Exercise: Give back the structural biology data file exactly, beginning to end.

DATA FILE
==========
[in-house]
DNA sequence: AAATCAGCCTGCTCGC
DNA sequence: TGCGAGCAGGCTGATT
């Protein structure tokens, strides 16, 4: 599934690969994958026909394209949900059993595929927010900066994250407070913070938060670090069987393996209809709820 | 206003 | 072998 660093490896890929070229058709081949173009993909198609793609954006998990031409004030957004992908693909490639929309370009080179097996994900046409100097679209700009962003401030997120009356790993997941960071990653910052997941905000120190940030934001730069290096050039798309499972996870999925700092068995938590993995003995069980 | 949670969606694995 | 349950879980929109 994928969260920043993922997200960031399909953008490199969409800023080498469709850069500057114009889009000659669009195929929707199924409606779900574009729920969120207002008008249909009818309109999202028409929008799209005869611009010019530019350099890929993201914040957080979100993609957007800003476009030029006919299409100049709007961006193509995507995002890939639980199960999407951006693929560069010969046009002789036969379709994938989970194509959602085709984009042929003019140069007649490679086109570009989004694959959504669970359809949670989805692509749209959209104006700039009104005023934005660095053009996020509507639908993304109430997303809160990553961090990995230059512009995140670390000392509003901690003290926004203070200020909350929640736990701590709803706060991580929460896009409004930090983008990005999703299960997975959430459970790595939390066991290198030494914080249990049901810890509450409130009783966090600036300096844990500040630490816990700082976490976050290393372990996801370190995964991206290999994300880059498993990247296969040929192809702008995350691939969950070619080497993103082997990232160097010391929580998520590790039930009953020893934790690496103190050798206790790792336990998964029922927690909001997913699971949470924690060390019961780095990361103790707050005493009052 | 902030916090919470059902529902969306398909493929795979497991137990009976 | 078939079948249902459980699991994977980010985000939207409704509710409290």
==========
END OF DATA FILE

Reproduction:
[in-house]
DNA sequence: AAATCAGCCTGCTCGC
DNA sequence: TGCGAGCAGGCTGATT
């Protein structure tokens, strides 16, 4: 599934690969994958026909394209949900059993595929927010900066994250407070913070938060670090069987393996209809709820 | 206003 | 072998 660093490896890929070229058709081949173009993909198609793609954006998990031409004030957004992908693909490639929309370009080179097996994900046409100097679209700009962003401030997120009356790993997941960071990653910052997941905000120190940030934001730069290096050039798309499972996870999925700092068995938590993995003995069980 | 949670969606694995 | 349950879980929109 994928969260920043993922997200960031399909953008490199969409800023080498469709850069500057114009889009000659669009195929929707199924409606779900574009729920969120207002008008249909009818309109999202028409929008799209005869611009010019530019350099890929993201914040957080979100993609957007800003476009030029006919299409100049709007961006193509995507995002890939639980199960999407951006693929560069010969046009002789036969379709994938989970194509959602085709984009042929003019140069007649490679086109570009989004694959959504669970359809949670989805692509749209959209104006700039009104005023934005660095053009996020509507639908993304109430997303809160990553961090990995230059512009995140670390000392509003901690003290926004203070200020909350929640736990701590709803706060991580929460896009409004930090983008990005999703299960997975959430459970790595939390066991290198030494914080249990049901810890509450409130009783966090600036300096844990500040630490816990700082976490976050290393372990996801370190995964991206290999994300880059498993990247296969040929192809702008995350691939969950070619080497993103082997990232160097010391929580998520590790039930009953020893934790690496103190050798206790790792336990998964029922927690909001997913699971949470924690060390019961780095990361103790707050005493009052 | 902030916090919470059902529902969306398909493929795979497991137990009976 | 078939079948249902459980699991994977980010985000939207409704509710409290």